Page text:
While unloading my guilt of having flown not only to New York City and Greenland this summer but also Vilnius in Lithuania and supporting forestry projects. I came across a website of an organisation working to change that, I am only encouraged to donate to charities in my own country and cannot chose myself where I see the greatest need.
In many European countries, when you donate to an established charitable organisation you can deduct this in your income tax or there are other fiscal incentives.
At the EU level some things have been going on. Yes of course it is the EU that is allowing us to move towards a Europe where cross-border philanthropy is not just possible but also on an equal footing with national philanthropy.
There has been some individual complaints at EU level, the famous European Court cases “Stauffer”, “Persche” and “Missionswerk” and important and relevant European Commission infringement procedures (by DG taxation and Custom Union) requesting Member States to modify their treatment of taxpayers making donations to foreign-based public benefit organisations.
I first began thinking of this when I moved back to Copenhagen from living in London. There are many homeless people on the streets of London. I feel uncomfortable giving money to people begging in the street, so I set up a monthly contribution to Centrepoint. Moving back to Denmark with the strains of the financial crisis and the Government cut-backs I wanted to continue giving money to Centrepoint and I have continued my contribution every month. When moving back it made me think of the difference between my contributions to Danish and other European charities. When I donate to recognized public charity a donation exceeding 500 DKK (approximately €70) up to 14,500 DKK (approximately €1,950) are deductible from my tax bill every year. But when I give to a European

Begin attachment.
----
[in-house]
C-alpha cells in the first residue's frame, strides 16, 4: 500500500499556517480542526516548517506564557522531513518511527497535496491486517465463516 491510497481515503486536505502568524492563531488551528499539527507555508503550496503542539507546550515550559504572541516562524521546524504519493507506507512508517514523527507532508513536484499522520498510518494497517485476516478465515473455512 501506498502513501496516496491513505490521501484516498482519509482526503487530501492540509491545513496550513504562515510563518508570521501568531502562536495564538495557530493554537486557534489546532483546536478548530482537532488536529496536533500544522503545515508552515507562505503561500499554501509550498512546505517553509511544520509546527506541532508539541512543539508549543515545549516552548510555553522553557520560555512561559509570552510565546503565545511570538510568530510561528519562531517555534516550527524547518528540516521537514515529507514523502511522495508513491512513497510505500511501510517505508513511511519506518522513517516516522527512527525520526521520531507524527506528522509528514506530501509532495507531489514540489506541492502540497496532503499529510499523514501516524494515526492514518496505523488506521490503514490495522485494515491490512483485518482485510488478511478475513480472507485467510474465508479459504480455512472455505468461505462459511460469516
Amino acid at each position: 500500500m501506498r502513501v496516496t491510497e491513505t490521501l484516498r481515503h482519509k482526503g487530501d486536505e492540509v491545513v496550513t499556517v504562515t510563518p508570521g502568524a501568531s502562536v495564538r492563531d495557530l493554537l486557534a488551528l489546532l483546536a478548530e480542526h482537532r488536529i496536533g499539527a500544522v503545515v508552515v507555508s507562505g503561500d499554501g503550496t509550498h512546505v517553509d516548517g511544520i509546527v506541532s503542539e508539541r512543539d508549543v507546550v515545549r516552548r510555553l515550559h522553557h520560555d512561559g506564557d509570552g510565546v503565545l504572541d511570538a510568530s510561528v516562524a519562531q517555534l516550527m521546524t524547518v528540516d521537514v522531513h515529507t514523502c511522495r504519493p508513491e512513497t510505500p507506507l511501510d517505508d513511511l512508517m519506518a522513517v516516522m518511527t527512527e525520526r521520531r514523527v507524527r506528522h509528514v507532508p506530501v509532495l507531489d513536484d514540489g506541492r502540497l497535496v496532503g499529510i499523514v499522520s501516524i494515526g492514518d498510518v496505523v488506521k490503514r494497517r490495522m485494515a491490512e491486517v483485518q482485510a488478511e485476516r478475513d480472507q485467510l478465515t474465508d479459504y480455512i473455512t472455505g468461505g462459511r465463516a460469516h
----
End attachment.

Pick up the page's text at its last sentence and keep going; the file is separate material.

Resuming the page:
charity I can deduct nothing.
If donations to charity allow for tax deduction, then let me myself chose which charities I wish to donate to. I am sure there are plenty of ways to do this. One could be to make a European list of recognised charitable organisations, so I could deduct donations to any of these charities. Let me know if you have other ideas of how to make it easier to give.
See more information on Denmark factsheet of Transnational Giving Europe compiled by Søren Friis Hansen, Copenhagen Business School. See also Transnational Giving Europe network published in partnership with the European Foundation Centre a study in July 2014, “Taxation of cross-border philanthropy in Europe after Persche and Stauffer – From landlock to free movement?”.
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